This low-budget crime thriller has the feel of a major blockbuster and owes its roots to the hard-edged crime movies of the 1930s. Christopher Walken stars as a drug kingpin who is released from prison and vows to use his position and influence--and criminal enterprise--for charitable means. But a core group of New York cops are all over him and his gang, determined to go to war, whatever the cost, to bring him down. Eventually his empire--headquartered at, of all places, Donald Trump's Plaza Hotel--crumbles under the weight of double-crossing and a body count of open warfare with the cops. This is one of the most stylish films of the last decade, with a strong supporting cast (including Lawrence Fishburne, Wesley Snipes, and David Caruso) and some truly enthralling set pieces, including a stunning car chase and gunfight across a rain-soaked Queensboro Bridge. The film's tongue-in-cheek, over-the-top style offsets its nihilism; and its riveting visuals will have audiences hooked from beginning to end. --Robert Lane
I've got a message from Frank White. He wants to sit down, he wants to talk.
You tell him I don't talk to nigger lovers.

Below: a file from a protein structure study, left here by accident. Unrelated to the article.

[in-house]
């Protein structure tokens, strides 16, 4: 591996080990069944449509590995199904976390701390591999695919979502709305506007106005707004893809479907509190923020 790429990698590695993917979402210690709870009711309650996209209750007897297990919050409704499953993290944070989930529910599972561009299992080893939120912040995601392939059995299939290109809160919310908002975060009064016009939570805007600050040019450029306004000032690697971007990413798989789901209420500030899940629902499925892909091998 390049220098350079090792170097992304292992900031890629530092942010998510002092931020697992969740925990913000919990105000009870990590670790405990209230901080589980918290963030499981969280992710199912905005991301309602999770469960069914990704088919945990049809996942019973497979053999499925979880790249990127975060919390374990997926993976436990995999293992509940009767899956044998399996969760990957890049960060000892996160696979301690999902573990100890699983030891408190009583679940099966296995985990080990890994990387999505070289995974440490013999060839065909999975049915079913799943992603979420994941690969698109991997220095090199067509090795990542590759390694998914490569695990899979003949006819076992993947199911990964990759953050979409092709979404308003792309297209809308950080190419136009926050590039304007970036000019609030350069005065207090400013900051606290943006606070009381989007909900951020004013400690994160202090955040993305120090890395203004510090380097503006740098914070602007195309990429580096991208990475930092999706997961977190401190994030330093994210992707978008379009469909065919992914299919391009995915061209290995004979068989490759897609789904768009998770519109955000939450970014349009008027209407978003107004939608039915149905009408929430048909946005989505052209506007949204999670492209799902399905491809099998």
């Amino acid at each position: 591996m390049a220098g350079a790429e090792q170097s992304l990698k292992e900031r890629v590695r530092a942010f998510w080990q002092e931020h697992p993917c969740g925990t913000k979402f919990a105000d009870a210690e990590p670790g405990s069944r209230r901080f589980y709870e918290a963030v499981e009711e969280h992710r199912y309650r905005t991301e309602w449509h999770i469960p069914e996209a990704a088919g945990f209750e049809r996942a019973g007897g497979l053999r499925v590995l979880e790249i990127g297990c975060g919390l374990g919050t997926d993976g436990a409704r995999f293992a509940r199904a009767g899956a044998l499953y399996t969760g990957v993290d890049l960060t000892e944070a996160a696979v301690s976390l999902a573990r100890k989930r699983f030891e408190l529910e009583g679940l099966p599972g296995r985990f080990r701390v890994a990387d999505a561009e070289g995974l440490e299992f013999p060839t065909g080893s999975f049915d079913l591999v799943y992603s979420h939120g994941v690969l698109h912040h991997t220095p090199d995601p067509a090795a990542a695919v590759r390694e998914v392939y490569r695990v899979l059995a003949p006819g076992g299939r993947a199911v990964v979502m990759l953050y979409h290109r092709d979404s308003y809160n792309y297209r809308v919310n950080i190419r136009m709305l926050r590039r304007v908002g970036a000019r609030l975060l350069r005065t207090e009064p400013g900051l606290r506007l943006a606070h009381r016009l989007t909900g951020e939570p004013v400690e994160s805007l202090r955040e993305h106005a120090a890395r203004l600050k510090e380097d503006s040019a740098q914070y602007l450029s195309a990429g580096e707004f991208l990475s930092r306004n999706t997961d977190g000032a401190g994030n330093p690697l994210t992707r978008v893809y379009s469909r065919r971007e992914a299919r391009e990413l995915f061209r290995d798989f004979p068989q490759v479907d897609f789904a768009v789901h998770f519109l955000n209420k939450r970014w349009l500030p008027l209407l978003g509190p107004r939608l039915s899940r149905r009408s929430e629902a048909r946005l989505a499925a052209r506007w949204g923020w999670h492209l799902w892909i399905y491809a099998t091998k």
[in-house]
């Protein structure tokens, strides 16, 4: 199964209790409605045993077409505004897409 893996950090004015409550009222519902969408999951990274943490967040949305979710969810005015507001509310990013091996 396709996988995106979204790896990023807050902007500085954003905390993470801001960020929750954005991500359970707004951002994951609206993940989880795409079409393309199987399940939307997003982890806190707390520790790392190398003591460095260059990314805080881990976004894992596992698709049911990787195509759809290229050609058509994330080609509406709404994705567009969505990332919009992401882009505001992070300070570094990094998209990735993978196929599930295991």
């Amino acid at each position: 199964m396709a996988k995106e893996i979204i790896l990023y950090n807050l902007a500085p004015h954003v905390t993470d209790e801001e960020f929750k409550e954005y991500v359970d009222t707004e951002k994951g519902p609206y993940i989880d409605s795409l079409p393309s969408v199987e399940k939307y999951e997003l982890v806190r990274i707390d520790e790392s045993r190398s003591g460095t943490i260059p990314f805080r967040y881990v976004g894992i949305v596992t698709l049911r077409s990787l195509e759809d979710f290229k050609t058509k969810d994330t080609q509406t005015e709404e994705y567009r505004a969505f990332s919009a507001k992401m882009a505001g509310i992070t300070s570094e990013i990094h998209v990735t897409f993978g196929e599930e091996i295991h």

Well, he says he's got things on his mind that he wants to discuss with you, and he wants to know where and he wants to know when.
You tell him in f***ing Hell, that's where. He's gonna wish his lawyer left him f***ing those Sambos in the joint when I get through with him.
When the D.A's office investigated the sudden death of Arty Clay, they found that he left a $13 million estate. How do you explain that? There there's Larry Wong, who owned half of Chinatown when he passed away. Larry used to rent his tenements to Asian refuges, his own people, for $800 a month to share a single toilet on the same floor. How 'bout King Tito? He had thirteen-year-old girls hooking for him on the street. Those guys are dead because I don't want to make money that way. Emil Zappa, the Mata brothers, they're dead because they were running this city into the ground.
You expected to get away with killing all these people?
I spent half my life in prison. I never got away with anything, and I never killed anybody that didn't deserve it.
Who made you judge and jury?
Well, it's a tough job, but somebody's got to do it.